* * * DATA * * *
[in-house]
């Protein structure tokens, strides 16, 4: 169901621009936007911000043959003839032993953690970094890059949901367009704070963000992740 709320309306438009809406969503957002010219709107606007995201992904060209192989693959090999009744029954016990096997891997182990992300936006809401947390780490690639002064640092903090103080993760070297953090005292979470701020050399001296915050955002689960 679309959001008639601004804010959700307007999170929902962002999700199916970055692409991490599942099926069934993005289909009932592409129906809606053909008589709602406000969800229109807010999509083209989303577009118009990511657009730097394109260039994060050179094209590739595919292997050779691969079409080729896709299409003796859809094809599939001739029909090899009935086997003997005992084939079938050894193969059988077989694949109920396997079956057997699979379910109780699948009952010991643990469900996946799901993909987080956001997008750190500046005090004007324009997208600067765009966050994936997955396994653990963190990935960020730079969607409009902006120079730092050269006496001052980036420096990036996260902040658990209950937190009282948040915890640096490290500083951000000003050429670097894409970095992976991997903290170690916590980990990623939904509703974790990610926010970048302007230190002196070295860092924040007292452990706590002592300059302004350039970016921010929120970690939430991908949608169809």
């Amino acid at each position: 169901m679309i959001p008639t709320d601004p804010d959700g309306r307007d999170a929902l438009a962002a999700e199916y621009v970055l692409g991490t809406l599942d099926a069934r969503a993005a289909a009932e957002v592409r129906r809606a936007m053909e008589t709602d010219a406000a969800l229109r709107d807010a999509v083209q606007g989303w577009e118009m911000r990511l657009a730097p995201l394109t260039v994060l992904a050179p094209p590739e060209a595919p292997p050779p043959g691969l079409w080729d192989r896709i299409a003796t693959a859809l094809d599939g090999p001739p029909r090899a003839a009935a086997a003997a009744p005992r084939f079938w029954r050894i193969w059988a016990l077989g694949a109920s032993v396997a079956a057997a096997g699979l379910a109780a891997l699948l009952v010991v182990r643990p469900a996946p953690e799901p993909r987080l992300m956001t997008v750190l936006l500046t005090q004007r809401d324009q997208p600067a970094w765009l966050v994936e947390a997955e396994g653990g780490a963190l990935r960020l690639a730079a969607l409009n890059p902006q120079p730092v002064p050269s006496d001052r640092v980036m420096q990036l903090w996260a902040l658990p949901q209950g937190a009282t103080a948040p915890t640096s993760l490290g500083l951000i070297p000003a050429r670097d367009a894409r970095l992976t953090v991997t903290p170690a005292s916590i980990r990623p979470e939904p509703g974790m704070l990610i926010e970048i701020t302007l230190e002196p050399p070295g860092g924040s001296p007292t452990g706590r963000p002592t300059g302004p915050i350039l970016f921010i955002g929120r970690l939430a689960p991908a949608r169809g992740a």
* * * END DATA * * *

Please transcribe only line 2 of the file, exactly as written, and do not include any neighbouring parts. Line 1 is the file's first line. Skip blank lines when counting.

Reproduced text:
């Protein structure tokens, strides 16, 4: 169901621009936007911000043959003839032993953690970094890059949901367009704070963000992740 709320309306438009809406969503957002010219709107606007995201992904060209192989693959090999009744029954016990096997891997182990992300936006809401947390780490690639002064640092903090103080993760070297953090005292979470701020050399001296915050955002689960 679309959001008639601004804010959700307007999170929902962002999700199916970055692409991490599942099926069934993005289909009932592409129906809606053909008589709602406000969800229109807010999509083209989303577009118009990511657009730097394109260039994060050179094209590739595919292997050779691969079409080729896709299409003796859809094809599939001739029909090899009935086997003997005992084939079938050894193969059988077989694949109920396997079956057997699979379910109780699948009952010991643990469900996946799901993909987080956001997008750190500046005090004007324009997208600067765009966050994936997955396994653990963190990935960020730079969607409009902006120079730092050269006496001052980036420096990036996260902040658990209950937190009282948040915890640096490290500083951000000003050429670097894409970095992976991997903290170690916590980990990623939904509703974790990610926010970048302007230190002196070295860092924040007292452990706590002592300059302004350039970016921010929120970690939430991908949608169809």